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December 13, 2006

Validation considered harmful

Filed under: semanticweb,webarch — Mark Baker @ 2:10 am

We don’t get a lot of enjoyment about trampling sacred cows here at Coactus, honest we don’t. But we see so much bad practice out there – more so recently – that we feel compelled to speak out.

Today’s sacred cow is document validation, such as is performed by technologies such as DTDs, and more recently XML Schema and RelaxNG.

Surprisingly though, we’re not picking on any one particular validation technology. XML Schema has been getting its fair share of bad press, and rightly so, but for different reasons than we’re going to talk about here. We believe that virtually all forms of validation, as commonly practiced, are harmful; an anathema to use at Web scale. Specifically, our argument is this;

Tests of validity which are a function of time make the independent evolution of software problematic.

Why? Consider the scenario of two parties on the Web which want to exchange a certain kind of document. Party A has an expensive support contract with BigDocCo that ensures that they’re always running the latest-and-greatest document processing software. But party B doesn’t, and so typically lags a few months behind. During one of those lags, a new version of the schema is released which relaxes an earlier stanza in the schema which constrained a certain field to the values “1″, “2″, or “3″; “4″ is now a valid value. So, party A, with its new software, happily fires off a document to B as it often does, but this document includes the value “4″ in that field. What happens? Of course B rejects it; it’s an invalid document, and an alert is raised with the human adminstrator, dramatically increasing the cost of document exchange. All because evolvability wasn’t baked in, because a schema was used in its default mode of operation; to restrict rather than permit.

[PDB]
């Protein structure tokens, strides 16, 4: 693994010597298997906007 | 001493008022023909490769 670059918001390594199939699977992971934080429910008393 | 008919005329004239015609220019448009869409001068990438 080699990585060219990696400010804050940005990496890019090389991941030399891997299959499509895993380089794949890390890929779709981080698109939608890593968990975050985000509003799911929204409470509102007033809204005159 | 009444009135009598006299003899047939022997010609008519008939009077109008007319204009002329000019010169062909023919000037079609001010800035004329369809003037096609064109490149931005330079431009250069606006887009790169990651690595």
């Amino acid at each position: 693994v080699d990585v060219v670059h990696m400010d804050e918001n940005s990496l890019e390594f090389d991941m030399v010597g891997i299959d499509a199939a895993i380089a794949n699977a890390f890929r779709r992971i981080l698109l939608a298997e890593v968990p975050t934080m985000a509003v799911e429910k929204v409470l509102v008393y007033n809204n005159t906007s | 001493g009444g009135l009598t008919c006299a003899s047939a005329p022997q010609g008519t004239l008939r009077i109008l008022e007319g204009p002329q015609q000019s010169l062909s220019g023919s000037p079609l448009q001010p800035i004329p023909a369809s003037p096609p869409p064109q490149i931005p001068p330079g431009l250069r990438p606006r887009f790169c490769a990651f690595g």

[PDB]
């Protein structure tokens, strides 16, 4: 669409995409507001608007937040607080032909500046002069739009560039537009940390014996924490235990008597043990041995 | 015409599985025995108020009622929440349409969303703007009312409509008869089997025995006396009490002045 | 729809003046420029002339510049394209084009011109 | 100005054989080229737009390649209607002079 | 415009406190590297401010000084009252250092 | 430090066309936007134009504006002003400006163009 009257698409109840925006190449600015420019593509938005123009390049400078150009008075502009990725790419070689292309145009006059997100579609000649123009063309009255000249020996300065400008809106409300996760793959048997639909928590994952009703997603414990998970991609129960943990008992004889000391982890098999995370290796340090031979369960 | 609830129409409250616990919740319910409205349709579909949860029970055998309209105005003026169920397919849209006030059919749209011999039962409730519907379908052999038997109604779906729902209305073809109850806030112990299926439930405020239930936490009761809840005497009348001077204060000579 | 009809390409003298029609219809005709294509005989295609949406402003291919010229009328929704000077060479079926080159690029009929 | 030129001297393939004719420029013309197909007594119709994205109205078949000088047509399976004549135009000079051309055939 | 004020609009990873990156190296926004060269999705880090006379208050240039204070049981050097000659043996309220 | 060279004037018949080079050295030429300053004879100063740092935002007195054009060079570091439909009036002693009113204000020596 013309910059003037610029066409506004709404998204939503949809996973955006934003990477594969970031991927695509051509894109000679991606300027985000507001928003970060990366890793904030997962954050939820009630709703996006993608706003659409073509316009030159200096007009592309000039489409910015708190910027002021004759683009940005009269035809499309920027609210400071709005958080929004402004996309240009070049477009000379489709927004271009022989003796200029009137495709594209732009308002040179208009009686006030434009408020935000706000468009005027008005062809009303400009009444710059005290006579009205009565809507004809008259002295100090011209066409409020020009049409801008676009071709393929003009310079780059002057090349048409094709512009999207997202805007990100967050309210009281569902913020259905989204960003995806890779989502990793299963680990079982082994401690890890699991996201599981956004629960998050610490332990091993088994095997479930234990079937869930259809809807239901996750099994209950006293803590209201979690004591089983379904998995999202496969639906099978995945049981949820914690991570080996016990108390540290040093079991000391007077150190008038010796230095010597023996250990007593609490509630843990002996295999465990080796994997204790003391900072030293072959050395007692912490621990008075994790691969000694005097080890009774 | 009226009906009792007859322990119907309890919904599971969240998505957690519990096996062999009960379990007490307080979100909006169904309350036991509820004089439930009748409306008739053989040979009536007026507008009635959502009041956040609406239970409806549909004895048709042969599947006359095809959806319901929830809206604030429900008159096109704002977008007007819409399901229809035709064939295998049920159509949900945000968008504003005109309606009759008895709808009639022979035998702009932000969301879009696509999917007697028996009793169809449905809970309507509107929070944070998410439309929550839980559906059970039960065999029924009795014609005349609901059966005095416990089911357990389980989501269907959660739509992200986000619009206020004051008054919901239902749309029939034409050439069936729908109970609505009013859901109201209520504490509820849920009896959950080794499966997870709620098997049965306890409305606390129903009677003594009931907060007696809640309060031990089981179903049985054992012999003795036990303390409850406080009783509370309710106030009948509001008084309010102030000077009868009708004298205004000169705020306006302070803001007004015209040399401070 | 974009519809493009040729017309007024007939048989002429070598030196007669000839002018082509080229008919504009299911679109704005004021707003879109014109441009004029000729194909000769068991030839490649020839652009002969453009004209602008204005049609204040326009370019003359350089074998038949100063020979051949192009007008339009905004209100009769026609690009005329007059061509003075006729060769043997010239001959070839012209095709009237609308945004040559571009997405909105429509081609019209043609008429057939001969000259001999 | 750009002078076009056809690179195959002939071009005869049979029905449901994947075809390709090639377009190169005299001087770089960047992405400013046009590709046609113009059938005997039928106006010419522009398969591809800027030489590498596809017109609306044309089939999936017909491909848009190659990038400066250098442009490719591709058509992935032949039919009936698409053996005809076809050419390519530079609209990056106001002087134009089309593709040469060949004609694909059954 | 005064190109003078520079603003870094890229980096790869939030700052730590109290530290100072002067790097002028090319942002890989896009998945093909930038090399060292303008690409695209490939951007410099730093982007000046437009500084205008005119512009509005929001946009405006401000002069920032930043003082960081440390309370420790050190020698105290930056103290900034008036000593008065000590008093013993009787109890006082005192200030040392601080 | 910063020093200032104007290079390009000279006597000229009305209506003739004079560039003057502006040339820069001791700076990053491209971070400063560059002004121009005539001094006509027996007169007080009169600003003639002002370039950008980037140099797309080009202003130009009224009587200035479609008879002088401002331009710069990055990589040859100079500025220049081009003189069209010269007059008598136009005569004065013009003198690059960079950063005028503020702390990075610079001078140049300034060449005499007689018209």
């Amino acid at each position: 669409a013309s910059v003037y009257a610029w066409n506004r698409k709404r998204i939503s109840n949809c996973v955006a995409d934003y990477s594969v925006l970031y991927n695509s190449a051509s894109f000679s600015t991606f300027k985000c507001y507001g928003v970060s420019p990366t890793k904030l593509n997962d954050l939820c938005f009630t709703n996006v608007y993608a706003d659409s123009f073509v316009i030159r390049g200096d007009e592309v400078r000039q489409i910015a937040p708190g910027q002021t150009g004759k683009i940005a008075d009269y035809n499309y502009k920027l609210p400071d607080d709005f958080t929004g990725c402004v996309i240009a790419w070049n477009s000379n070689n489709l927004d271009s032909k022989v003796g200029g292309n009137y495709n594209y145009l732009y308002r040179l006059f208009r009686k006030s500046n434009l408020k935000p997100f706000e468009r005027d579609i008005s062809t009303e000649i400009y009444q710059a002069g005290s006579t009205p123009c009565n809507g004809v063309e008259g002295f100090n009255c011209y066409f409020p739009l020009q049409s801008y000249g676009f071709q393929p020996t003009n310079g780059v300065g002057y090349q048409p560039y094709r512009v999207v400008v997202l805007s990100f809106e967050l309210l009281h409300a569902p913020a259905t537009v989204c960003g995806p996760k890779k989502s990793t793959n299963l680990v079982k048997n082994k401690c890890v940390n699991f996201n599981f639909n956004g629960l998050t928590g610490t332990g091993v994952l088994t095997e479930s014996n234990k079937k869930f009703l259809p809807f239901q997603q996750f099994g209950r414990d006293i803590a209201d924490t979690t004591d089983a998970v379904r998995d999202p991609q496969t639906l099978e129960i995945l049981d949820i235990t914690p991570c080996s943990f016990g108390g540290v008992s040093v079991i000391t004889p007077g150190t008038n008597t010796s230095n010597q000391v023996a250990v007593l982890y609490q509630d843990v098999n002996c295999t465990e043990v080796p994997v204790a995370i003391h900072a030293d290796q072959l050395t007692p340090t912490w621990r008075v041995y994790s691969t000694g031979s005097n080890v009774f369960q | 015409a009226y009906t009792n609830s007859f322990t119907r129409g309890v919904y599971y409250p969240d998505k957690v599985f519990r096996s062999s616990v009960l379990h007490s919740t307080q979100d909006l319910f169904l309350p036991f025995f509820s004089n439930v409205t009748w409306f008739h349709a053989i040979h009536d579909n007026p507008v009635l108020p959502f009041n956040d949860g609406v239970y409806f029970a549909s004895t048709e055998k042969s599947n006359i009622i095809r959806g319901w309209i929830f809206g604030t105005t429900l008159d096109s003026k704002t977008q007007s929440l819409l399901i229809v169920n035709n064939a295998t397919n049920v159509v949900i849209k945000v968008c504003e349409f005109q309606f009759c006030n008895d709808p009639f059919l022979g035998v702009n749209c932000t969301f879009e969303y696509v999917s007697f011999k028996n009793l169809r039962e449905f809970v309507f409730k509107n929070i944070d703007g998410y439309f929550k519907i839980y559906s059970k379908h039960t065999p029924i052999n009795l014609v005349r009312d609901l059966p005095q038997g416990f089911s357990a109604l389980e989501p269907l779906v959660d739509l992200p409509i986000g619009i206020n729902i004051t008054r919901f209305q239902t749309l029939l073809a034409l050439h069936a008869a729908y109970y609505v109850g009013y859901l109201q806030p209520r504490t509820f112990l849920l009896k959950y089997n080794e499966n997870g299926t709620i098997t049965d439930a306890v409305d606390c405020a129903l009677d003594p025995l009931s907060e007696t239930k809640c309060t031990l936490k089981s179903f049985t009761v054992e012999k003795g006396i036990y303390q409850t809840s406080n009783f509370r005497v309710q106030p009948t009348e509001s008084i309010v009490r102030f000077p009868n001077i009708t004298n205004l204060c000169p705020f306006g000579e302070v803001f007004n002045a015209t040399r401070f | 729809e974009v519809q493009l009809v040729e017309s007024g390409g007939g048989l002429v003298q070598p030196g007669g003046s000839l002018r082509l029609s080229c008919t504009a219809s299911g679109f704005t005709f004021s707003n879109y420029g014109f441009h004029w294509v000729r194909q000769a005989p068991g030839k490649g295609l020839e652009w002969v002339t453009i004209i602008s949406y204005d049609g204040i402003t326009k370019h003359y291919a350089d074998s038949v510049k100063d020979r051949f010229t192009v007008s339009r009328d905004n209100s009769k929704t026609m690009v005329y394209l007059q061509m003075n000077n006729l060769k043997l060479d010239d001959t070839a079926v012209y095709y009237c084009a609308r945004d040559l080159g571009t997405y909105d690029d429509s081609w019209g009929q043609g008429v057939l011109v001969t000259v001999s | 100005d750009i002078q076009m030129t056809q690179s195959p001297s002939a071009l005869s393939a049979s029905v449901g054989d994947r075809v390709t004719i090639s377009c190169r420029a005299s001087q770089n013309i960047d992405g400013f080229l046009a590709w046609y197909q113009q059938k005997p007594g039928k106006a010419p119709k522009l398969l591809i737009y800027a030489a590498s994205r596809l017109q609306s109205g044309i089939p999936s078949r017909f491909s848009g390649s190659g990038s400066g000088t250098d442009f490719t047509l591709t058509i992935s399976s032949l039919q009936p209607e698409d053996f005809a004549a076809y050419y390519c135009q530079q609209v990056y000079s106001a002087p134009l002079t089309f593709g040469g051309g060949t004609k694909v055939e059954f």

Just because it only makes sense for a field in a document to contain the values “1″, “2″, or “3″ today, does not necessarily mean “4″, “0″, or “9834″ won’t be valid tomorrow. Similarly, just because a document doesn’t now contain a field named “Blarg”, it doesn’t mean it won’t later. A good rule of thumb in document design is to avoid making assumptions about what won’t be there in the future, and a rule of thumb for software is to defer checking extension fields or values until you can’t any longer.

On the Web, you need to be able to process messages from the future.

P.S. if you’re wondering what time-independent validity looks like, we’ll cover that at a later date (check the tags of this post for a hint).

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7 Comments »

  1. [...] [...]

    Pingback by Dare Obasanjo aka Carnage4Life - Versioning Does Not Make Validation Irrelevant — December 14, 2006 @ 10:57 pm
  2. [...] Validation considered harmful (tags: XML validation schema rest by:mark_baker) [...]

    Pingback by protocol7 » Blog Archive » links for 2006-12-15 — December 15, 2006 @ 8:19 am
  3. [...] Mark Baker misses an important distinction in “Validation Considered Harmful” when he writes: [...]

    Pingback by Marc de Graauw - Random Notes » Blog Archive » Validate for Machines, not Humans — December 22, 2006 @ 6:50 am
  4. Is Validation Harmful?

    This post is in response to Mark Baker’s post on Validation Considered Harmful. He is partly right about the harmfulness of validation in the specific use case discussed in his post, but I disagree with the generalization implied in his post. Whether…

    Trackback by subbu.org — December 26, 2006 @ 1:52 pm
  5. [...] Another way to look at the validation problem is through the eyes of a software architect. We’re often concerned about “encapsulation”, the practice of keeping related business logic and data together. That practice can take the form of “objects” in OO systems, or just through the partitioning of data and processing logic in non-OO systems. In either form, the value there is that maintainability is improved. [...]

    Pingback by Integrate This»Blog Archive » Two more reasons why validation is still harmful — January 2, 2007 @ 12:55 am
  6. [...] David Baron of Mozilla has chimed in on a topic near and dear to much of the work we do at Coactus. It looks like it’s part one of a series; I look forward to the rest. [...]

    Pingback by Integrate This»Blog Archive » David Baron on versioning — March 25, 2007 @ 9:29 am
  7. [...] messages from the future. Interesting post from Mark Baker about XML validation and web services: Validation considered harmful Share this:TwitterFacebookLike this:Like Loading… Search [...]

    Pingback by Messages From the Future | Lost Boy — May 9, 2013 @ 7:35 am

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